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We can help protect the economy if we protect our people.

Carlyle Group
Global Insights, When the Future Arrives Early, September 2020

As companies manage through the turmoil from the COVID-19 pandemic, it’s now time for them to evolve their strategies to be responsive to all stakeholders. The crisis is a defining moment in which a company’s broader responsibility, especially to its employees and community, is more important than ever. The crisis has clearly highlighted one essential point: Business has a leadership role to play in society.
But it’s not just about being a good corporate citizen. Communicating that broader role to stakeholders is just as important. Transparency builds trust, and trust can yield long-term shareholder value.
In today’s environment, investors and other stakeholders are seeking clear communication of reliable information to minimize uncertainty. Specifically, they are most interested in a company’s response to the crisis, and how it will move its corporate strategy forward into the post-COVID world.
  • Investors want to know which companies will come out the other side stronger, and which are not agile enough to keep up with the pace of change.
  • Consumers want to believe in a company and are more engaged with ones that share their values.
  • Employees are more likely to give a company their all when they believe it has their best interests at heart.
CFOs have their employees and communities on their minds. PwC’s US CFO Pulse survey tells that story.

Three ways to shape your story
As things begin to stabilize, the next step is to strategize for the longer term and share your story. But what should companies consider sharing with stakeholders? Although each company’s COVID response is unique, some themes are universal. Here are three of our favorites.

1. How the company invests in its employees
An independent, motivated team that can work remotely without losing a beat has been a boon to some companies, and the lack thereof has hurt others. Sharing metrics, such as the consistency of worker productivity during a period of remote work, can be telling for investors.
The health and welfare of the workforce may not have been something to shout about before the crisis, but it is now. Companies may benefit from sharing information with stakeholders about enhanced workplace safety measures. Further, metrics such as the following can provide insights to investors about ways the company cares for its workforce, and therefore, indications that employees will be ready to help the business succeed beyond the crisis.
  • Number of employees for whom regular or partial compensation was maintained, and the related financial effects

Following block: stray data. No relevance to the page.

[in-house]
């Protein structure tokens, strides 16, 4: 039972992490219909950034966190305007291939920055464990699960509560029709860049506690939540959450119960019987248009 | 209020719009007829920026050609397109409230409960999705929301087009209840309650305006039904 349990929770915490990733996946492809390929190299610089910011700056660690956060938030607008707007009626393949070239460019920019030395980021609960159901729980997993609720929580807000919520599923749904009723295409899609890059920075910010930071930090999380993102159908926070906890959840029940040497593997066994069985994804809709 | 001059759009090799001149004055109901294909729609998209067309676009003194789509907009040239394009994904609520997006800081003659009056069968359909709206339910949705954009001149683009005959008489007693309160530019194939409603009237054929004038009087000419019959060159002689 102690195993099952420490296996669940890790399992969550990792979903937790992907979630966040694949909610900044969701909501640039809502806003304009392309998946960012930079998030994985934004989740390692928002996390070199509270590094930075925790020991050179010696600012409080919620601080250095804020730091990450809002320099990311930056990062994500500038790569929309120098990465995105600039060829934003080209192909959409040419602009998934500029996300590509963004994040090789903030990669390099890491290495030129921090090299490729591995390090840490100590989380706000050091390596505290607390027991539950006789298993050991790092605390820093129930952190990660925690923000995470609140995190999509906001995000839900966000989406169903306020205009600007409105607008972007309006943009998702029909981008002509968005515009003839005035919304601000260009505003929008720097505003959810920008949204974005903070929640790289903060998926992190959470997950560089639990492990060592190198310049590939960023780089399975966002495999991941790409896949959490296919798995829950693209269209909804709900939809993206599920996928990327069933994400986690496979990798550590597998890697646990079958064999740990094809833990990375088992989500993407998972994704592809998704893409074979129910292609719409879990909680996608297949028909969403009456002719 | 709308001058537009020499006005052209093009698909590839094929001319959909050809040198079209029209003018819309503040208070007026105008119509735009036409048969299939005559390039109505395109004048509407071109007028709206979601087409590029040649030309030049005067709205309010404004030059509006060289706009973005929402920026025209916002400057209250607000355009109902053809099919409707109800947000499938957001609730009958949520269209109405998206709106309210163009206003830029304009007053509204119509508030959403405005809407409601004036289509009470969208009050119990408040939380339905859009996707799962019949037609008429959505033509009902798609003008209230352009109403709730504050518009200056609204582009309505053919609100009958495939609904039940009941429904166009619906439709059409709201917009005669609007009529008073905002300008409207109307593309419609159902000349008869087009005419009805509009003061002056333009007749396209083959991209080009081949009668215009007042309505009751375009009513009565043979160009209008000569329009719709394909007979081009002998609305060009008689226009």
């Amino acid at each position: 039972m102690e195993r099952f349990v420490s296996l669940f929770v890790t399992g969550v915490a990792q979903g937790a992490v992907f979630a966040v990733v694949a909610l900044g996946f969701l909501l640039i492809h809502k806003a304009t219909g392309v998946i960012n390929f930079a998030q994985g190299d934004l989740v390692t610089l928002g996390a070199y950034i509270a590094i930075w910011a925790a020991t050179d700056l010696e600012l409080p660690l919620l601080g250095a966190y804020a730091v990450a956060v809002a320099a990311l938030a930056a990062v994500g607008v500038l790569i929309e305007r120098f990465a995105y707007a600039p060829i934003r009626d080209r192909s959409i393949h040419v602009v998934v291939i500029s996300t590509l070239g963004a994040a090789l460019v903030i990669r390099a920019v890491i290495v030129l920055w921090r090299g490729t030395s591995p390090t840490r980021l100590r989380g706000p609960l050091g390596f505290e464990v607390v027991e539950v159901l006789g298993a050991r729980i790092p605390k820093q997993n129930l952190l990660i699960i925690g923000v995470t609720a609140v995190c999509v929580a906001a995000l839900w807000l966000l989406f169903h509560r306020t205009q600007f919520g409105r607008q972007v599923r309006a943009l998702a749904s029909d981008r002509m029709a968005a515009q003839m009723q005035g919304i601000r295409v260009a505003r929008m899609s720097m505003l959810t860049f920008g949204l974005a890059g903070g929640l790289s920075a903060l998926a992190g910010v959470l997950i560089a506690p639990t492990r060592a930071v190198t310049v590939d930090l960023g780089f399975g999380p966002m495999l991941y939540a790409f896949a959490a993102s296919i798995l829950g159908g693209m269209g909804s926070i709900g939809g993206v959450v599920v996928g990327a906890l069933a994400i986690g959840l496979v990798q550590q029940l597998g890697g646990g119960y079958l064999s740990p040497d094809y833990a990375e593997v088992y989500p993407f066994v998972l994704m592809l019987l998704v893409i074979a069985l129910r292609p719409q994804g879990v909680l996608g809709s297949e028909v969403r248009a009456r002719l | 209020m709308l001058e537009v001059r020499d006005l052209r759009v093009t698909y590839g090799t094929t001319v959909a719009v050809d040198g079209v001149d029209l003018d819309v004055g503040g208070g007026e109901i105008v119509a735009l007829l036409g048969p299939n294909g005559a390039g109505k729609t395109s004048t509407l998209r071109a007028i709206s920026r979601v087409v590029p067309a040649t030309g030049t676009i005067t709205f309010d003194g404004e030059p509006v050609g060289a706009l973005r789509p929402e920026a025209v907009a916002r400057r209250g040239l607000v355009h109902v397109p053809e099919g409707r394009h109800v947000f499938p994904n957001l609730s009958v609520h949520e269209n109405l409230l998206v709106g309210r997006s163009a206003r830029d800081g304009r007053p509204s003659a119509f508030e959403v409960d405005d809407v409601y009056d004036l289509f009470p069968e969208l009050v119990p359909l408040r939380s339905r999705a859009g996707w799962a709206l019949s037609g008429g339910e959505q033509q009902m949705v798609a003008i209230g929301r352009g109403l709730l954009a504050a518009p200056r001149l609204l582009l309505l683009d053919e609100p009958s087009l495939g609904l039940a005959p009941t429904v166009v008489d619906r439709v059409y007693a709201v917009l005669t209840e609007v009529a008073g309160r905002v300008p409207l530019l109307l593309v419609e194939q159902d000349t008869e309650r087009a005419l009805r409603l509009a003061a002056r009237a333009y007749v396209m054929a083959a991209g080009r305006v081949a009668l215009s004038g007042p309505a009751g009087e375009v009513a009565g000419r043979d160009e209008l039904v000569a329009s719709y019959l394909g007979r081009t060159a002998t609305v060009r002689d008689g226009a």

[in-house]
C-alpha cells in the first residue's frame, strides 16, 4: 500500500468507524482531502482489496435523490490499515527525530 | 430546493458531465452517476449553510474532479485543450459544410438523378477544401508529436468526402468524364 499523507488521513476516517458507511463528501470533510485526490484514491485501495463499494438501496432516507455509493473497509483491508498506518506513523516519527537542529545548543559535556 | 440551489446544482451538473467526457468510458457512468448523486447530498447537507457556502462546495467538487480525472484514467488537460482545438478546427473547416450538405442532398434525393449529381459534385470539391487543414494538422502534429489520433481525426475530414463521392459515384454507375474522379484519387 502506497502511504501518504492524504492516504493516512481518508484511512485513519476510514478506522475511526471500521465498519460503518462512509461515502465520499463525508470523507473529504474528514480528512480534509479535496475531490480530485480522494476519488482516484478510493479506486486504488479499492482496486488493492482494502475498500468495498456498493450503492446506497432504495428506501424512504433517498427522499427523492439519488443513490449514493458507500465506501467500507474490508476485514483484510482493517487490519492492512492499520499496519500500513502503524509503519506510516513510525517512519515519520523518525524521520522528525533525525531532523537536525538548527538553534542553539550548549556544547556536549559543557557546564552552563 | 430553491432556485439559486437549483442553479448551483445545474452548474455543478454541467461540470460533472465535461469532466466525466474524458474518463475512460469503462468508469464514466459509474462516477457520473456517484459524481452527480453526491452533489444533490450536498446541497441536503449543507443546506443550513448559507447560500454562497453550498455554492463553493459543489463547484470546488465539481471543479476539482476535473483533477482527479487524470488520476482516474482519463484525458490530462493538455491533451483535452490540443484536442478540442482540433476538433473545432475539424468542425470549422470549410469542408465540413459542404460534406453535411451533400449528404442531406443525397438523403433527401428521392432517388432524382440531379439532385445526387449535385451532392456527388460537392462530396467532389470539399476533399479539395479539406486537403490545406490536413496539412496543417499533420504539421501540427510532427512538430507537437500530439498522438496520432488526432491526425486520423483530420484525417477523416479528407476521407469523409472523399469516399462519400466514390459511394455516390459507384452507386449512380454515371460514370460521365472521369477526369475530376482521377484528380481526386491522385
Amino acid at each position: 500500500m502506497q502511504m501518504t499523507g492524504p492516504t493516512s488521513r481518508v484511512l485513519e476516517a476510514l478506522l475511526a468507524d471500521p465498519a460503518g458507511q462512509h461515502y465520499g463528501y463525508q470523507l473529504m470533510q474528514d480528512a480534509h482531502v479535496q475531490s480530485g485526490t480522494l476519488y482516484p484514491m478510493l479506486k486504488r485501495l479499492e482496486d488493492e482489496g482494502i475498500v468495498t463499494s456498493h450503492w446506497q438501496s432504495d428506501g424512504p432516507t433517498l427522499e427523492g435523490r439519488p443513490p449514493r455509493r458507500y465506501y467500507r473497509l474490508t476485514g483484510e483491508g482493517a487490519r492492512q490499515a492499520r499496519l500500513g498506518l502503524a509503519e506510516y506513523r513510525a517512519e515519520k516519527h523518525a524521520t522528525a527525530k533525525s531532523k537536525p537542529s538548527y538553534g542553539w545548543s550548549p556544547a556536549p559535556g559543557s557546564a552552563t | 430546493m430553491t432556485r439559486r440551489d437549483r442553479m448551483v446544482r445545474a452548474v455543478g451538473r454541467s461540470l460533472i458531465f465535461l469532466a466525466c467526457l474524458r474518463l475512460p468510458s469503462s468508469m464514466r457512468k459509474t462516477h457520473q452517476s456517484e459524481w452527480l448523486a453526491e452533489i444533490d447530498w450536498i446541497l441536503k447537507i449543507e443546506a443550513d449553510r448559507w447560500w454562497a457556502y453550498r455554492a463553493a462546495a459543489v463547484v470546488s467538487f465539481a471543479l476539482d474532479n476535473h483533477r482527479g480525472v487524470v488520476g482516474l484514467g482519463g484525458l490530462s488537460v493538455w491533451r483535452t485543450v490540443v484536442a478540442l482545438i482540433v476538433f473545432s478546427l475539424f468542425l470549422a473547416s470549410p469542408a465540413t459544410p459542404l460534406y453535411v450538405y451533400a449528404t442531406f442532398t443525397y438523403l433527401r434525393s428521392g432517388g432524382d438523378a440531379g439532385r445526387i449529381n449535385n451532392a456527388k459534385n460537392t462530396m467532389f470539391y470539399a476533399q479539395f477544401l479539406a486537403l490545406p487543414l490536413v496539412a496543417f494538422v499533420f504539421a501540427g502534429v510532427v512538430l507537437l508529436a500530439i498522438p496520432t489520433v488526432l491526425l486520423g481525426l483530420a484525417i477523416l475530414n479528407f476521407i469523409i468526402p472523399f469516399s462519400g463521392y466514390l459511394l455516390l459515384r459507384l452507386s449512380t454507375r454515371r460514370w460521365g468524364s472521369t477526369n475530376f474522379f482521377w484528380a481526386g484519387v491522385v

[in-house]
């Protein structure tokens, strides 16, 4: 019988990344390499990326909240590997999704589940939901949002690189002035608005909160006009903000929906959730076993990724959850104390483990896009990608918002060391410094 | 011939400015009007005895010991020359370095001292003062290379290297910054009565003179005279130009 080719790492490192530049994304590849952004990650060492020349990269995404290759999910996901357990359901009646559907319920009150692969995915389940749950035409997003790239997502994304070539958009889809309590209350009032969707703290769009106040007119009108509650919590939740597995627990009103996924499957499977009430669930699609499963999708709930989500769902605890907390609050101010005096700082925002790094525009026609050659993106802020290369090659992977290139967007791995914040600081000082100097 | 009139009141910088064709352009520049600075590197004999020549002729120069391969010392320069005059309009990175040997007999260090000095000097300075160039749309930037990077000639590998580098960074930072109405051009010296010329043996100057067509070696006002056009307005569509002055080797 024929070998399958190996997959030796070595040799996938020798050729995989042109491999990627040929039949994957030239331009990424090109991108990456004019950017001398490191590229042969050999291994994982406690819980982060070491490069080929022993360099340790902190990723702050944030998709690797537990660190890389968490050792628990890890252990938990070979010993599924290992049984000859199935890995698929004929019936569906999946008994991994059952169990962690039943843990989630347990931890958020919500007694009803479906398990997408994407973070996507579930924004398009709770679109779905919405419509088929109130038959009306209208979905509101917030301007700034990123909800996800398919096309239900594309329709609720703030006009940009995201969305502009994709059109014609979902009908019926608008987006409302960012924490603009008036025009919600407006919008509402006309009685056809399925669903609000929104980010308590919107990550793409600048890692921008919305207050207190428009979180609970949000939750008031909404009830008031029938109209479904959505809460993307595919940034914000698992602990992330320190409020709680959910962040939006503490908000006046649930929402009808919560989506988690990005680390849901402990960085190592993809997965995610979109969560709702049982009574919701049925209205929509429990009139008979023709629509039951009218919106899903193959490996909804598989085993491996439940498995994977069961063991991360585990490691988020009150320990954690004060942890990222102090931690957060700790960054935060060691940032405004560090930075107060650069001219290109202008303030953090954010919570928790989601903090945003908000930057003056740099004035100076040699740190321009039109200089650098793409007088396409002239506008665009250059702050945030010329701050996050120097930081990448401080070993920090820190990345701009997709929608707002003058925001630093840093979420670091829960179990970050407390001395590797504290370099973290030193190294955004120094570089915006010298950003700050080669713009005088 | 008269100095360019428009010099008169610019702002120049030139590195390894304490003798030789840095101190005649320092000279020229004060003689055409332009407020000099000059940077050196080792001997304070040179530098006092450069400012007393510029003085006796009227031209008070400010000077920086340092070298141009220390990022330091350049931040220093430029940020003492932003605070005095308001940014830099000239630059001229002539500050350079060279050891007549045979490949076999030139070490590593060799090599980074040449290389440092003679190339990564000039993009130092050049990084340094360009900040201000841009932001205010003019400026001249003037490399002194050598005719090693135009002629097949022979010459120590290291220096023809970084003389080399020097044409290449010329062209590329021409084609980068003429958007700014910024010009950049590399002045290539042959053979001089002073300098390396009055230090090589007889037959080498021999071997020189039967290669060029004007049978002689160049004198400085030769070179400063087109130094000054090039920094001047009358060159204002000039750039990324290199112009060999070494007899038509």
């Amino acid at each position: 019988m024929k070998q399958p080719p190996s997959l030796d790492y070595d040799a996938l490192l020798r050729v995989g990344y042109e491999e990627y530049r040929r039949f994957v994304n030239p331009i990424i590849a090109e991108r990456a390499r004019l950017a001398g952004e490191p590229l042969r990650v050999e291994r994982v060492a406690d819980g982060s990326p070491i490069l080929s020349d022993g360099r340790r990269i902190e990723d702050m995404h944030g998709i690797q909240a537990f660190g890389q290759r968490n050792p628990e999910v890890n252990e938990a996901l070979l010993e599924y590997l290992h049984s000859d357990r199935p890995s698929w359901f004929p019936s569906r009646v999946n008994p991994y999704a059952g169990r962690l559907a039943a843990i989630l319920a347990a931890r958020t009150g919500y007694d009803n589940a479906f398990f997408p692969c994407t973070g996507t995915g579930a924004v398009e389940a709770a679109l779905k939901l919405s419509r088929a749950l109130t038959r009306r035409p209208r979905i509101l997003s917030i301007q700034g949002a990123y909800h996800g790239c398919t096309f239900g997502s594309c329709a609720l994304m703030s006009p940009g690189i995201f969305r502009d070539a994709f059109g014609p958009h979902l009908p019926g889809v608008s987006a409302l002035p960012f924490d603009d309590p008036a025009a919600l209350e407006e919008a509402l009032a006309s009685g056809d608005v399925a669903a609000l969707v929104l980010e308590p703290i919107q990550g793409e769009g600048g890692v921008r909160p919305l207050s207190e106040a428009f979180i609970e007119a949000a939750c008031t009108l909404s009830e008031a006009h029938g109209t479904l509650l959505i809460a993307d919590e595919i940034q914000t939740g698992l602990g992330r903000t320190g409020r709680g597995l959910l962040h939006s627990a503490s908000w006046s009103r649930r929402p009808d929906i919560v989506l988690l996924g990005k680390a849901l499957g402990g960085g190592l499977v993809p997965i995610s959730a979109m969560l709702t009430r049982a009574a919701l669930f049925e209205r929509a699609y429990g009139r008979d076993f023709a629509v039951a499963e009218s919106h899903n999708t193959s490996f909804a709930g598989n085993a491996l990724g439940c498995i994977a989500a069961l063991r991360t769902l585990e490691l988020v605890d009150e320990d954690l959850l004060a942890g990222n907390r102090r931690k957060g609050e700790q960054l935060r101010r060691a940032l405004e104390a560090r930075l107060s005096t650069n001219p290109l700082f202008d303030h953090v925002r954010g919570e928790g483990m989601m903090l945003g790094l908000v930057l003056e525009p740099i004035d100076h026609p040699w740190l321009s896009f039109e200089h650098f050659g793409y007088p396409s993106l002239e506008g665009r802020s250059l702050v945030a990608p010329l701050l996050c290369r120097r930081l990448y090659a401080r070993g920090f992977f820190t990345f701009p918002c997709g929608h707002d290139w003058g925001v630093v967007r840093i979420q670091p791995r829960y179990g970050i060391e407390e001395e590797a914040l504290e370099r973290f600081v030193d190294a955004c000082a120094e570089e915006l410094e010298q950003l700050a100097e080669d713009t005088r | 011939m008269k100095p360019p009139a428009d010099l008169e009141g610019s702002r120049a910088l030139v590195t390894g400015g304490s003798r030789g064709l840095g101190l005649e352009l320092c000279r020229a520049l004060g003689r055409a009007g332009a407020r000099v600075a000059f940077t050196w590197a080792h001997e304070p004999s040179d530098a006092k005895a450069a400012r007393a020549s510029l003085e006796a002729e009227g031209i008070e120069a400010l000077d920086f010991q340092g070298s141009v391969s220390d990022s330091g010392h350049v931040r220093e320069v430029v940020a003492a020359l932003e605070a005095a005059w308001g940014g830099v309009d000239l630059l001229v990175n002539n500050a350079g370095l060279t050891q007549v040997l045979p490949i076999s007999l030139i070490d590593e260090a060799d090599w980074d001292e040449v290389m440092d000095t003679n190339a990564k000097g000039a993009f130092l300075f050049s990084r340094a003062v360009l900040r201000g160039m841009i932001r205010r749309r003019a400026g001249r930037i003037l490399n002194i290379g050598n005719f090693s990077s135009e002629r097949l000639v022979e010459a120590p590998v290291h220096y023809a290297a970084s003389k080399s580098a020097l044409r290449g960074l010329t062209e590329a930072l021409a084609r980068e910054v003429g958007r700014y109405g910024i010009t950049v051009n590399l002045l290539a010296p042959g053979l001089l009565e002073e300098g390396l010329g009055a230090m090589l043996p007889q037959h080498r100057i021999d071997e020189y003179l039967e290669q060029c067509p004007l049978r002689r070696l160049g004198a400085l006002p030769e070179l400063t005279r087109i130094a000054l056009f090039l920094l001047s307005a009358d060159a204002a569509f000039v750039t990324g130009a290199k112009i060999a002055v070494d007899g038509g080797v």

• Number of employees furloughed or laid off, and the related financial effects
  • Number of employees with access to physical and mental well-being arrangements, such as paid sick leave, mental health resources, and dependent care, and the related financial effects
  • Number of new hires, interns, and contract workers
PwC’s COVID-19 US CFO Pulse survey shows that many companies are expanding the benefits they provide to employees as the crisis continues. We believe more companies should report their good work. While admittedly there is a cost to enhance employee benefits and welfare, there can be longer-term tangible benefits to the company in the form of enhanced employee performance and loyalty.
2. How the company supports the community
Companies that prioritize community interaction and giving back may themselves benefit from these actions. Examples of good deeds abound. Recent ones include donations of food or money, providing free products or services to first responders, and establishing new programs that benefit the community, such as profit sharing with local charities when sales are made.
There are more examples. Pharmaceutical companies say they may not charge for a vaccine when it’s developed. Drugmakers have donated certain COVID medications free of charge. Other companies are enhancing communications with suppliers to identify risks and minimize disruption in the delivery of their products and services to customers.
Doing good yields goodwill. And that goodwill can translate into brand loyalty, pricing power, a robust customer base, and motivated employees, all of which should endure well beyond the current crisis.

The COVID-19 crisis has compelled our country to be more collaborative, innovative and strategic than ever before.

Michael Rubin, Executive chairman of Fanatics

3. How the company is positioning now for the long term
It’s true that necessity is the mother of invention. As a result of this crisis, businesses have been compelled to evolve—how they work, how they produce their products and services, and how they go to market. Some also have had to accelerate plans that, in a different environment, might have taken much longer to come to fruition.
Every day there are news stories of innovations developed in record time and companies contributing their expertise and equipment to support the cause or to fulfill a new demand.
  • Technology companies are offering new services. As the world works remotely, new apps are popping up to satisfy the demand for live video, and many companies in other industries are embracing digital transformation to assist their now remote workforces.
  • The medical field has accelerated the use and effectiveness of telehealth. In a survey by PwC’s Health Research Institute, 5% of consumers said they used telehealth during the crisis, and 88% of those say they would use it again. In addition, some doctors are using artificial intelligence to triage COVID-19 patients.
  • Clothing manufacturers are making personal protective equipment.
  • Liquor distilleries and oil and gas giants are making hand sanitizer.
  • Carmakers are making respirators and ventilators.
Many of these new business initiatives will live on past the crisis, becoming new sources of revenue and expanding the historical customer base.